The six perfections (paramitas) in Buddhism are considered “invaluable qualities” that develop during a Buddhist practice. The literal translation of “paramita” is “gone to the other shore,” a reference to the transcendence of delusion and reconnection with Buddha mind as reality. While the six perfections are part of the Enlightened state, they can also be cultivated by those on the path. The following is an overview of the six perfections:
Giving without selfishness is the first perfection. It applies to the gifting of material items to those in need as well as giving intangible things like protection and understanding. True generosity is motivated by a loving intent; if the motive is anything other than love and a pure motive to help, the gift can actually have a harmful effect. There should be no other agenda than to uplift, protect, help or comfort someone.
This perfection refers to refraining from negative acts, gravitating toward what is positive, and assisting others as needed. Again, one’s motivation is key; if someone has a motive in their heart to harm someone, even an act that looks positive on the surface could have a harmful effect. Some harmful acts and behaviors can feel compulsive or addictive, such as gossiping, being competitive or wishing someone ill will. In these cases, the bodhisattva is encouraged to make a vow, set an intention and work on making a change. In some cases, discipline will be required to live ethically. The intention to live ethically is the first step.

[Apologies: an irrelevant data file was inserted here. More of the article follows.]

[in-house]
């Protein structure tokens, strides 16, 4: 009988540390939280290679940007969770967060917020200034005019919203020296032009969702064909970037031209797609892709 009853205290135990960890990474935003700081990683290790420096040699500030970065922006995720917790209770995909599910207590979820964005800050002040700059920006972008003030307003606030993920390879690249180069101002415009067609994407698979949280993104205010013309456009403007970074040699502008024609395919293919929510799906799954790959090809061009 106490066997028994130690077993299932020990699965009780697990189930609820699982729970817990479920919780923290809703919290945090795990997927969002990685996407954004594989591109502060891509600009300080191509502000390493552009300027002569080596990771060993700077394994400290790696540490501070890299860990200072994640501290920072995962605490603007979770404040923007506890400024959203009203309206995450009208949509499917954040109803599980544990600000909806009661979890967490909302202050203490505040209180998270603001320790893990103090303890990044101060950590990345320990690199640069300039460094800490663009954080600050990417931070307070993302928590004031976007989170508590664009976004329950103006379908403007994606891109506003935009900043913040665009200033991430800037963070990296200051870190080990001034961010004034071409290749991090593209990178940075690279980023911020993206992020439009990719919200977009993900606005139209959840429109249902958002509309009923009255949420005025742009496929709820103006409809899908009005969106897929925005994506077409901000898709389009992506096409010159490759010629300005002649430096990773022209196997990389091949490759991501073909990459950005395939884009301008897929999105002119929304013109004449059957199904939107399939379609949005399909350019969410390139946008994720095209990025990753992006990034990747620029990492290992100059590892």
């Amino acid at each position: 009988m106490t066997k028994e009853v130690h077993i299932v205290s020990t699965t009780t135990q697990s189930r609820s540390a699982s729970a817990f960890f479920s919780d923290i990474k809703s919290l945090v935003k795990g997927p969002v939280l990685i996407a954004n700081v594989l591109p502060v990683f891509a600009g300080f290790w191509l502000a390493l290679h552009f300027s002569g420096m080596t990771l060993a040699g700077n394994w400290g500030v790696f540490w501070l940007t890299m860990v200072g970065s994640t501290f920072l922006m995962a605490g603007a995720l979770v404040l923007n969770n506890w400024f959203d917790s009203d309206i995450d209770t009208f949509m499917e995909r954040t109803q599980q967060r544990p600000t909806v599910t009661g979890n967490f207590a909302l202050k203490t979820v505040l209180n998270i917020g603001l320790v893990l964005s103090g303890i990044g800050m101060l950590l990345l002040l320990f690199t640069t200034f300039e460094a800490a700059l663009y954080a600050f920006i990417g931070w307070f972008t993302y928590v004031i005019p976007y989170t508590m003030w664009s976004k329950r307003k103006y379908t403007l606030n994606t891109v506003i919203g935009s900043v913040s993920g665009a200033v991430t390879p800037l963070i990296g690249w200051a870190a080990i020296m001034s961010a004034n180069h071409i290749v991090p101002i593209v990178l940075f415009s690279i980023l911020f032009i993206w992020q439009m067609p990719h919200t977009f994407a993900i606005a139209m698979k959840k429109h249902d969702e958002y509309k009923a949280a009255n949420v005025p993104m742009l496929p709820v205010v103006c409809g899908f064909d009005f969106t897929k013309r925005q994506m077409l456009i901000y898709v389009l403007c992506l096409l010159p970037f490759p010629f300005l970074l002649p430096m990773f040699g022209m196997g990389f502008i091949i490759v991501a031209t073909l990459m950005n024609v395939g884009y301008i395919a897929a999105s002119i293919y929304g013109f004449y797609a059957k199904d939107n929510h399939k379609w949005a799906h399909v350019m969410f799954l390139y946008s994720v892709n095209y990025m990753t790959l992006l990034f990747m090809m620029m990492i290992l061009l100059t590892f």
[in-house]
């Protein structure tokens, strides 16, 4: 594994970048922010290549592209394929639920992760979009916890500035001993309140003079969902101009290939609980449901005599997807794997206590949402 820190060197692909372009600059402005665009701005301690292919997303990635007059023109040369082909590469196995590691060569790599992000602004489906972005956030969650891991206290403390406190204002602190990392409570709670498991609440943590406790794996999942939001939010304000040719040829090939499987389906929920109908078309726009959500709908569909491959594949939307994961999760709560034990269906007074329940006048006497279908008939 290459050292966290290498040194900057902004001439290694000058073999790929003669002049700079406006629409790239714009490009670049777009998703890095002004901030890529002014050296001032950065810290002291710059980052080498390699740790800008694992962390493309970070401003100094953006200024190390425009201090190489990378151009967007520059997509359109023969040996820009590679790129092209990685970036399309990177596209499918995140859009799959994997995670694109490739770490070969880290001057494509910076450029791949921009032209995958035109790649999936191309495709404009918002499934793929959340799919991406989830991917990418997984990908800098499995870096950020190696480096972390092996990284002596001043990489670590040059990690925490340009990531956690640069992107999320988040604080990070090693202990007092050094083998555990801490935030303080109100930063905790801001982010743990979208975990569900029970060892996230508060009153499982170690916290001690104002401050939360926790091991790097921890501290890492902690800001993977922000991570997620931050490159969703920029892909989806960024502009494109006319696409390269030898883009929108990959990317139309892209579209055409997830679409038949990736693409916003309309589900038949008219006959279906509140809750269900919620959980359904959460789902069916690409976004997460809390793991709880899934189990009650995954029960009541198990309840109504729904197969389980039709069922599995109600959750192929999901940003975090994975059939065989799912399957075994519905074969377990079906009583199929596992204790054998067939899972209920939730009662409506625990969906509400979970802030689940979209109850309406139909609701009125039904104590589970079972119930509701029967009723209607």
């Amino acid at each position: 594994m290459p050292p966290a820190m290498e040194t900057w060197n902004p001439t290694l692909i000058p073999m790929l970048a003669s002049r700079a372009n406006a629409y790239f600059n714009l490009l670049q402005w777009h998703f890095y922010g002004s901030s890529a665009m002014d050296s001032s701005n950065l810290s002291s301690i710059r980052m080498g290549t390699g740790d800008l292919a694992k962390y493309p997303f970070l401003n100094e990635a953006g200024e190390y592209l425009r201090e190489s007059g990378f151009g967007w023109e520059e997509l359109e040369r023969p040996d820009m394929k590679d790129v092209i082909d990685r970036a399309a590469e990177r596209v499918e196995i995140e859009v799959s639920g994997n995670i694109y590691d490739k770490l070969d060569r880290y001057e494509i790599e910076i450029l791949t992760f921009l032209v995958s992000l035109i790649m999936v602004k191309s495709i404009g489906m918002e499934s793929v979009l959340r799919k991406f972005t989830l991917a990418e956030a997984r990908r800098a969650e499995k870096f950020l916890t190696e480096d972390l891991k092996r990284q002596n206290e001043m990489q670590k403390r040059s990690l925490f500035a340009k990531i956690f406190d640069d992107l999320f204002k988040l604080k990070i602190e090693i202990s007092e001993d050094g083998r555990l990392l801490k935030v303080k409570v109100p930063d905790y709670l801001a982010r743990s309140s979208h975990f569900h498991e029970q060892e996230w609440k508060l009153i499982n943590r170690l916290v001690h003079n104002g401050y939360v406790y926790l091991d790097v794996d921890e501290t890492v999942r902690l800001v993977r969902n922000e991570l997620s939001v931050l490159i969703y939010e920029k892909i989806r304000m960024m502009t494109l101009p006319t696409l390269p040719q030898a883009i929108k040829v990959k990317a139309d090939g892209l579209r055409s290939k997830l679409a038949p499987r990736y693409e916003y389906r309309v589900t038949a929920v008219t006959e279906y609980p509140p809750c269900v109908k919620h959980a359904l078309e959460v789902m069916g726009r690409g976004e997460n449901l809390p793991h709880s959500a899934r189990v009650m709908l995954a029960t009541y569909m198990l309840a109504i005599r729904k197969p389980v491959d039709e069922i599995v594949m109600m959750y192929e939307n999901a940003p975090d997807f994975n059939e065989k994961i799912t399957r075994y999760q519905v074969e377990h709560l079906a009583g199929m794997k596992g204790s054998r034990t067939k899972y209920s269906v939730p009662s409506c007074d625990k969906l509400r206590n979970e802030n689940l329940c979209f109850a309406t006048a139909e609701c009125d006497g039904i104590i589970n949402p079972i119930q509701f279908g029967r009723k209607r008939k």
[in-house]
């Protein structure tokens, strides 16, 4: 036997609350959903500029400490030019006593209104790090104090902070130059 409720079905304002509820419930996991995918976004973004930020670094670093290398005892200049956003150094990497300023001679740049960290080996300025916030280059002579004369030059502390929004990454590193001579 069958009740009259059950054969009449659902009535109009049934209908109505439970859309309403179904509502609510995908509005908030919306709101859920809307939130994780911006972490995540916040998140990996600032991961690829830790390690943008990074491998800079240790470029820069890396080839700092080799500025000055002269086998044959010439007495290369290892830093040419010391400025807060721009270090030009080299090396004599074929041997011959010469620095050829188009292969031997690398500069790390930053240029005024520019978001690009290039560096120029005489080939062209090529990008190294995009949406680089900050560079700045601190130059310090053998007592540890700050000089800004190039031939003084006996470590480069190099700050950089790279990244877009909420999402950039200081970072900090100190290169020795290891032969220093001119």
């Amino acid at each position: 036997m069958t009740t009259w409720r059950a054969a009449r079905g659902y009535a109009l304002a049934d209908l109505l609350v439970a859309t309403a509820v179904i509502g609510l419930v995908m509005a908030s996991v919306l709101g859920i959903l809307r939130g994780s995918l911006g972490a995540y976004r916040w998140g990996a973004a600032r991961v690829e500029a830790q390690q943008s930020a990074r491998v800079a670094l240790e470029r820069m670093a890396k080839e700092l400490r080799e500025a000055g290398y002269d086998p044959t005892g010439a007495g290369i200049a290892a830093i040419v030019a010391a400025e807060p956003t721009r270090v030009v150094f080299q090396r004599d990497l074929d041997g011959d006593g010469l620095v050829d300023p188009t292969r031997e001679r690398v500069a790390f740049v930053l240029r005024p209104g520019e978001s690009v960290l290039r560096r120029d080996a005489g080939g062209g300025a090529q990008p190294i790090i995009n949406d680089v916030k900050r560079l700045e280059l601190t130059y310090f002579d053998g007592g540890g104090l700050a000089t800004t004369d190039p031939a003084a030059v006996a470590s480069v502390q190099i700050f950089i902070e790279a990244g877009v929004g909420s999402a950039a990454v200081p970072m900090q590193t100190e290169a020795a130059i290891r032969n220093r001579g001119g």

Patience can manifest in a number of ways, including refraining from hurting those who have hurt you, managing any suffering you must endure with dignity until it passes, and also being patient with your own path to Enlightenment. Having patience with those who do wrong is easier when we can realize most people are doing the best they can; we all have been conditioned in specific ways that can lead to behaviors that feel almost involuntary at times. Holding the intention for healing, wisdom and the highest good for yourself and others can be a component of skillful patience. You should also have patience with yourself in your quest to cultivate more patience.
4. Joyful Endeavor
This perfection refers to having enthusiasm and perseverance in both living the other perfections and in pursuing the ultimate truth in life – Enlightenment. This diligence should be as joyful and sincere as possible, with a motive to be the best human being you can be. Joyful endeavor can assist you in reducing your own suffering as well as the suffering of others.
The ability to concentrate and “be the watcher” of thoughts, emotions and mind chatter is the fifth perfection. Managing negative emotions and transcending them is then possible. Mastery of meditation allows the practitioner to see and know the difference between mind activity and one’s clear, radiant true nature and not be swept away by the mind. A fixation on a separate self eases and one can realize the inherent “emptiness” of all things; all forms only have the meaning we give them. From here, loving kindness and compassion for all beings can be cultivated and increased through meditation.
Wisdom and discernment can come from receiving education or instruction, having realizations on your own, or during meditation. This perfection is more cerebral than the others, but its cultivation is part of a well-rounded life.